Prince William saved a judge’s life last week in one of three mountain rescues he was involved in. Of course, you already knew he was back at work after his wedding. And you will have read that he and his new wife, the Duchess of Cambridge, are soon to set off to California. You probably also saw the endless coverage after the wedding – the debates over hats, the brilliance of the Middleton family and the news that David Beckham was wearing his OBE on the wrong side…! Whoops…! In fact, each day since the Royal Wedding there has been a drip feed of constant news and information about Wills and Kate.
Naturally enough, you may well be fed up with it all. You may turn the newspaper pages over, or go out and make a cup of tea when more Royal coverage appears on the TV. But think about it from another perspective, for a moment. Consider it from the view of the Royal Family itself. If there was not endless, daily coverage of them, they would more easily be forgotten. Not so much cash for the Civil List, might be the result..! Or perhaps less economic input from other nations besotted by the Royals. The Royal Family needs to be “in the news” constantly if the institution is to carry on pretty much untouched. You might prefer it if they just shut the doors of the Palace and kept themselves to themselves, but at least you are aware of them and you haven’t forgotten them. Daily coverage is why you are at the very least, aware.
Which begs the question, are you making yourself aware to your customers and potential clients every day? If you are only occasionally in their minds, you are less likely to be able to attract them to buy from you – whatever you are selling. The same consideration is true online. If you only add to your website every now and then, you don’t get much attention. This is confirmed by new research on activity on Facebook.
What this study revealed was that almost all of the interest in material added to Facebook is gone within 22 hours of it being published. The study was looking at business “fan” pages – not the chit-chat between friends. The research found that 50% of all the “likes” for any item added to a business page all came within the first 80 minutes after publication. In other words, it is more evidence that on Facebook – as elsewhere on the web – people are interested in the new, the fresh, the here-and-now. If your website 0r blog is not new and fresh today, the data on Facebook suggests it will be of no interest tomorrow.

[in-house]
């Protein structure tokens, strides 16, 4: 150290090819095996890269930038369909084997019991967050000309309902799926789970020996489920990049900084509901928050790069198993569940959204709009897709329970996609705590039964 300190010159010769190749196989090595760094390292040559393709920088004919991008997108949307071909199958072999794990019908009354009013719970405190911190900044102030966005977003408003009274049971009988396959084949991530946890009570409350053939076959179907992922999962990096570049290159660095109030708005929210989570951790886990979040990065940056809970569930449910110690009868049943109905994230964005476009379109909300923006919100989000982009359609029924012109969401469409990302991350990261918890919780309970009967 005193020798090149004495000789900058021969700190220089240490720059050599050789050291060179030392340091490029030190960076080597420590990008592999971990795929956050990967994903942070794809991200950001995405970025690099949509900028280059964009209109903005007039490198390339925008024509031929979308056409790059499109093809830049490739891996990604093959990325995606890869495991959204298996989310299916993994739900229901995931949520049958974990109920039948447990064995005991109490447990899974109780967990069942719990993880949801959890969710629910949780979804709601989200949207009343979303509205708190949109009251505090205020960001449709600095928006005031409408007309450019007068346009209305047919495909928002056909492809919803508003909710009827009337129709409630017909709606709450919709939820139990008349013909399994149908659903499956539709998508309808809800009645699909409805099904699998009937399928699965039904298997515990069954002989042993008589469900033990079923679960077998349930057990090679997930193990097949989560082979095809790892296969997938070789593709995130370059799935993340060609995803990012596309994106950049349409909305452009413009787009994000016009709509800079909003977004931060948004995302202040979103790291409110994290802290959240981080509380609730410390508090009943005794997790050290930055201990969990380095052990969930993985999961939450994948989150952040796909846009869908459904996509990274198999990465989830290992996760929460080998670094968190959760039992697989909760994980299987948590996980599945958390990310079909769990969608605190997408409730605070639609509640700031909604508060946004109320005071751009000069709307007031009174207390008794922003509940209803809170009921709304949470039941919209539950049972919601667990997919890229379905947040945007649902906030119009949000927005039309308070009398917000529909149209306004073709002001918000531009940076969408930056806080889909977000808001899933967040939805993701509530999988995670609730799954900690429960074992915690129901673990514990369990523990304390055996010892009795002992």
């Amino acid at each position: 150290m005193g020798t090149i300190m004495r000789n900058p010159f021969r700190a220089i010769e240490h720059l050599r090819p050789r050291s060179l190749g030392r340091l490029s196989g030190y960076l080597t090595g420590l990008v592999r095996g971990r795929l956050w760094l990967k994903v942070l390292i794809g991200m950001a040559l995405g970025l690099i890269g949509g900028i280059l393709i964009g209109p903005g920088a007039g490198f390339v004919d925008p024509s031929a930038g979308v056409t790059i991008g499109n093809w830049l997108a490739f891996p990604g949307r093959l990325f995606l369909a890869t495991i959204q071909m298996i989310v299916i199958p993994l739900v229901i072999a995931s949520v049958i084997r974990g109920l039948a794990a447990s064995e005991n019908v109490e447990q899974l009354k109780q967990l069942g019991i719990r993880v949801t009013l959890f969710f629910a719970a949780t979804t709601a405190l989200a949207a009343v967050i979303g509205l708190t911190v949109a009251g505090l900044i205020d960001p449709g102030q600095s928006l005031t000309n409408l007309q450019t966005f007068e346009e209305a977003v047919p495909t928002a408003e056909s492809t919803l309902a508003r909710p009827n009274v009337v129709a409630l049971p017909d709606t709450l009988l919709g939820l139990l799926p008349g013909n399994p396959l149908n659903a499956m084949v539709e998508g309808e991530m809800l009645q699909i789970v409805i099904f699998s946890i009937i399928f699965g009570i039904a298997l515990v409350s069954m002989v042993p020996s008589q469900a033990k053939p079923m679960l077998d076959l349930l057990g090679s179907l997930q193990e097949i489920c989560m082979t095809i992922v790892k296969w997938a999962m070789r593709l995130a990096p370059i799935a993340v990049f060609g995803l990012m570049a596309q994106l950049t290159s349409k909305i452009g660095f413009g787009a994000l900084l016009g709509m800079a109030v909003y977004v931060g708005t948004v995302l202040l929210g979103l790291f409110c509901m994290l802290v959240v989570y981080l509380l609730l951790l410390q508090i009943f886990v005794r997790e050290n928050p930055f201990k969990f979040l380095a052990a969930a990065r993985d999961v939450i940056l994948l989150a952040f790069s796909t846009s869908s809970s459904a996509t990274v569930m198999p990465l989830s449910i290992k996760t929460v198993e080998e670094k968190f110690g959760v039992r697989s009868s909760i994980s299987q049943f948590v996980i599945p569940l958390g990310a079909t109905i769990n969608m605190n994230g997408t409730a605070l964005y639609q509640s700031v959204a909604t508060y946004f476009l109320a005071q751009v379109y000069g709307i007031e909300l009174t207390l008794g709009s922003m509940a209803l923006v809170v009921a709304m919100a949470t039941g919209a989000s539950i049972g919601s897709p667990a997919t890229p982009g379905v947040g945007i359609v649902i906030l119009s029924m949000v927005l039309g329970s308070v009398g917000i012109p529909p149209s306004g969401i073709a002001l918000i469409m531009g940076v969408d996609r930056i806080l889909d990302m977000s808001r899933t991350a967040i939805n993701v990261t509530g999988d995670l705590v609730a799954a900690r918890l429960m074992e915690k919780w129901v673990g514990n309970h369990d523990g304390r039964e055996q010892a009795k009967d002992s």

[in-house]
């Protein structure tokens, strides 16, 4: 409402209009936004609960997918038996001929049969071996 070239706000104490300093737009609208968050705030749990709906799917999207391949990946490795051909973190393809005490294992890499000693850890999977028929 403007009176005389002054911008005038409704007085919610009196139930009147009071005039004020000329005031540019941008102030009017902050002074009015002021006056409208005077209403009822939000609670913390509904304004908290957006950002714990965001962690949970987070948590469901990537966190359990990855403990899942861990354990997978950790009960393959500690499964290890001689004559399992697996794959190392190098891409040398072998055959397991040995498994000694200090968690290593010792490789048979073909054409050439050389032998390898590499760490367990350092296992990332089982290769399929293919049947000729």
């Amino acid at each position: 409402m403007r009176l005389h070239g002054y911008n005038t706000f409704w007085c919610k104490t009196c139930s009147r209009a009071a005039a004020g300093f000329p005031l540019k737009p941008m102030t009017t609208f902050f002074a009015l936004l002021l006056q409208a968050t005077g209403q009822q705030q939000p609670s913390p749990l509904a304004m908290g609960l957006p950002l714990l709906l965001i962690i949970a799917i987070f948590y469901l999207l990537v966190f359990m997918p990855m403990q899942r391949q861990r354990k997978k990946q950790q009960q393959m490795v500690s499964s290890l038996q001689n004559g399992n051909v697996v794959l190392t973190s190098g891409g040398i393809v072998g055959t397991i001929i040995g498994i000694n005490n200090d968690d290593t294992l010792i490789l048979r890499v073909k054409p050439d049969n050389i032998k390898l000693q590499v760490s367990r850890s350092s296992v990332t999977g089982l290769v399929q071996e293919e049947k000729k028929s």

Other studies, such as one published by Hubspot, show that the frequency with which you update your website are directly related to the amount of business you conduct. The more frequently you add new content, the more leads you generate and the more business you do (see report below).[slideshare id=4126589&doc=stateofinboundmarketing-12741143011644-phpapp02&type=d]
Gone are the days when weekly updates of websites were possible. Nowadays with decreasing attention spans your business awareness is going to be slim, unless you are constantly in the “online face” of your customers and clients. You really need to be much more like Prince William than you ever imagined…!
- The Royal Wedding Almost Broke the Internet (mediabistro.com)
- The Common Touch: Social Media and the Royals (epiphanysolutions.co.uk)
- Kate Middleton, Duchess Of Cambridge, Goes Grocery Shopping (pinkisthenewblog.com)
Graham Jones is an Internet Psychologist who studies the way people use the online world, in particular how people engage with businesses. He uses this knowledge to help companies improve their online connections to their customers and potential customers and offers consultancy, workshops, masterclasses and webinars. He also speaks regularly at conferences and business events. Graham is an award-winning writer and the author of 32 books, several of which are about various aspects of the Internet. For more information connect with me on Google+